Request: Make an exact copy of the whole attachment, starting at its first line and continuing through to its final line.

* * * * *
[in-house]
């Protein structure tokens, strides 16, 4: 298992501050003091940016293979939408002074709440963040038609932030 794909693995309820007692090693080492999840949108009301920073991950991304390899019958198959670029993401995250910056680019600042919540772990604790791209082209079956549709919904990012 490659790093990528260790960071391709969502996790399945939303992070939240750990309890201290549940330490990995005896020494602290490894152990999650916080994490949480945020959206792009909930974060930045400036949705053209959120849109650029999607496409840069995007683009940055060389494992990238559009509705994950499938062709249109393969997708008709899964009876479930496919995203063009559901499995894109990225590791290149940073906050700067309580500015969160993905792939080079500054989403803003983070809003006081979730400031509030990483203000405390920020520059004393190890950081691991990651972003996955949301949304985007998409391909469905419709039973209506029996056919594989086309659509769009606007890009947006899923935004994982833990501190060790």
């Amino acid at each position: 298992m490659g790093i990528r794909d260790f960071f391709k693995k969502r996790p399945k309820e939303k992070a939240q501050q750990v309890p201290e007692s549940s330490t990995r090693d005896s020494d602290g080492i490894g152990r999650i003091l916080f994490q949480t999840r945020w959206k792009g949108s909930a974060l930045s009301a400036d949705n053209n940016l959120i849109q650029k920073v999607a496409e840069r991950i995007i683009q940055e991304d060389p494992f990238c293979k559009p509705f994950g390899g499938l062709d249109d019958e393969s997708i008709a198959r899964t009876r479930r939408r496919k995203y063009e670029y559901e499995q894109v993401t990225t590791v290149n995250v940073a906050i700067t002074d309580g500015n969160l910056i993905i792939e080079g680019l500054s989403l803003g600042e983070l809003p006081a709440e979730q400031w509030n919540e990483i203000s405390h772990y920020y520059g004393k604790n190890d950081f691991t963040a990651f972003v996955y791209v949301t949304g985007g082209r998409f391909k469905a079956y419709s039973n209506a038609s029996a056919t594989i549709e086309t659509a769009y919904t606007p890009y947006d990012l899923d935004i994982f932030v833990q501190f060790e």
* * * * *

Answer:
[in-house]
């Protein structure tokens, strides 16, 4: 298992501050003091940016293979939408002074709440963040038609932030 794909693995309820007692090693080492999840949108009301920073991950991304390899019958198959670029993401995250910056680019600042919540772990604790791209082209079956549709919904990012 490659790093990528260790960071391709969502996790399945939303992070939240750990309890201290549940330490990995005896020494602290490894152990999650916080994490949480945020959206792009909930974060930045400036949705053209959120849109650029999607496409840069995007683009940055060389494992990238559009509705994950499938062709249109393969997708008709899964009876479930496919995203063009559901499995894109990225590791290149940073906050700067309580500015969160993905792939080079500054989403803003983070809003006081979730400031509030990483203000405390920020520059004393190890950081691991990651972003996955949301949304985007998409391909469905419709039973209506029996056919594989086309659509769009606007890009947006899923935004994982833990501190060790």
């Amino acid at each position: 298992m490659g790093i990528r794909d260790f960071f391709k693995k969502r996790p399945k309820e939303k992070a939240q501050q750990v309890p201290e007692s549940s330490t990995r090693d005896s020494d602290g080492i490894g152990r999650i003091l916080f994490q949480t999840r945020w959206k792009g949108s909930a974060l930045s009301a400036d949705n053209n940016l959120i849109q650029k920073v999607a496409e840069r991950i995007i683009q940055e991304d060389p494992f990238c293979k559009p509705f994950g390899g499938l062709d249109d019958e393969s997708i008709a198959r899964t009876r479930r939408r496919k995203y063009e670029y559901e499995q894109v993401t990225t590791v290149n995250v940073a906050i700067t002074d309580g500015n969160l910056i993905i792939e080079g680019l500054s989403l803003g600042e983070l809003p006081a709440e979730q400031w509030n919540e990483i203000s405390h772990y920020y520059g004393k604790n190890d950081f691991t963040a990651f972003v996955y791209v949301t949304g985007g082209r998409f391909k469905a079956y419709s039973n209506a038609s029996a056919t594989i549709e086309t659509a769009y919904t606007p890009y947006d990012l899923d935004i994982f932030v833990q501190f060790e």